For solid view there are quite a plethora of settings. The first one in the list is Backface culling. Enabling this will hide any face that is viewed from the backside.
Any face we have has a front and a backside, and backface culling hides the back side from view. This can help us to easier see in some circumstances while modeling or it can help us indicate when we have an error with inconsistent normals.
Next is X-ray. A toggle for x-ray is exposed just next to the different shading modes as well. It is available in both wireframe mode and solid shading.
X-ray enables us to select things behind other objects. In edit mode for instance we can use x-ray to select two or more vertices that are exactly behind each other. The value slider next to the toggle changes how much objects become transparent in the viewport so that we can see what is behind.
The shadow setting allow us to test how light interact with our object in real time. This can help to show the form of our objects. This can be very useful together with the next setting which is cavity to clearly see details in our models. Many 3D sculptors use these settings together with a matcap.
We can control the strength of the shadow. A higher value gives a darker value. We can also access a few more settings by pressing the gear icon.
For instance, we can control the direction of the light as well as the properties of the terminator. The terminator is what is known as the edge between light and dark.
Cavity has a few settings of its own. The most useful settings are exposed as ridges and valleys. We can use these to dial the contrast and spread of the effect on these features on the mesh.
The gear icon exposes additional settings, including samples and distance. By now we are really dealing with details here and I think for the most part you won't gain much by changing these. Be a bit careful with samples though since a too high value can give a real performance hit.
Next we have depth of field. This is a bit limited since we need to look through a camera with depth of field setup in order to see this effect.
I discuss cameras and touch on depth of field in this article:
Related content: 5 cool camera tricks in Blender 2.80
The outline settings gives us the option to have a colored outline on our objects. Something that I have never used.
The last settings is specular light. This is turned on by default. It gives a little highlight on soft shaded edges and ridge. Until only recently I didn't think it was even possible to control the viewport at this granular level, so this is another settings I never touched.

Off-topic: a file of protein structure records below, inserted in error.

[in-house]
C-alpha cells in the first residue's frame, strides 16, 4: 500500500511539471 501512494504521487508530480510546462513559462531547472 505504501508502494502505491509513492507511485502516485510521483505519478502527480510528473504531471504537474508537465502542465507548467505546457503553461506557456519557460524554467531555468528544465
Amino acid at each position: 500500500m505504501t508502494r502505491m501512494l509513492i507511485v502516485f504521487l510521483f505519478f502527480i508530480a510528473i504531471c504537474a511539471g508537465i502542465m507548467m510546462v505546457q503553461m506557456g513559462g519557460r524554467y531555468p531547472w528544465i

Let's move on to material preview now.
Just like solid view is based on the workbench engine, the material preview mode is based on Eevee. It is meant as a way to quickly preview materials as we create them in the shader node editor.
I will correct myself. Material preview isn't based on Eevee. It is exactly the same as Eevee. It is essentially rendered preview mode hard-coded to use Eevee as it's render engine.
You can learn more about Eevees render settings here:
Related content: A guide to Blender Eevee render settings
In material preview mode we only have two sections. Lighting and render pass. This mode is primarily designed for texturing and shading. We control these features through our shader node setups and UV Mapping for the most part. This leaves much fewer options available for the viewport mode itself.
We can choose to enable and disable the world light and scene lights. The world light refers to the world background material and the scene light refers to all light objects, light probes and emission materials.
Turning both of these settings on really turns the material viewport mode into an Eevee exclusive viewport render mode. This can be very helpful if we want to quickly try to match a scene setup between Eevee and Cycles. We can switch to Eevee as our render engine, adjust any render specific settings and the material preview mode will adjust accordingly.
However, if we haven't set up our lighting yet, we can use some built-in lighting capabilities of this view mode. This is the main purpose of this viewport shading mode and the default setup.
There are several built-in hdri maps we can choose from to light the scene. The default selection allow us to quickly switch the lighting condition and see how our model or material looks in different lighting conditions.
We have a few options when dealing with the built-in hdri maps.
The gear icon is a shortcut to the light section in the preferences. Here we can add additional hdri maps to the default selection.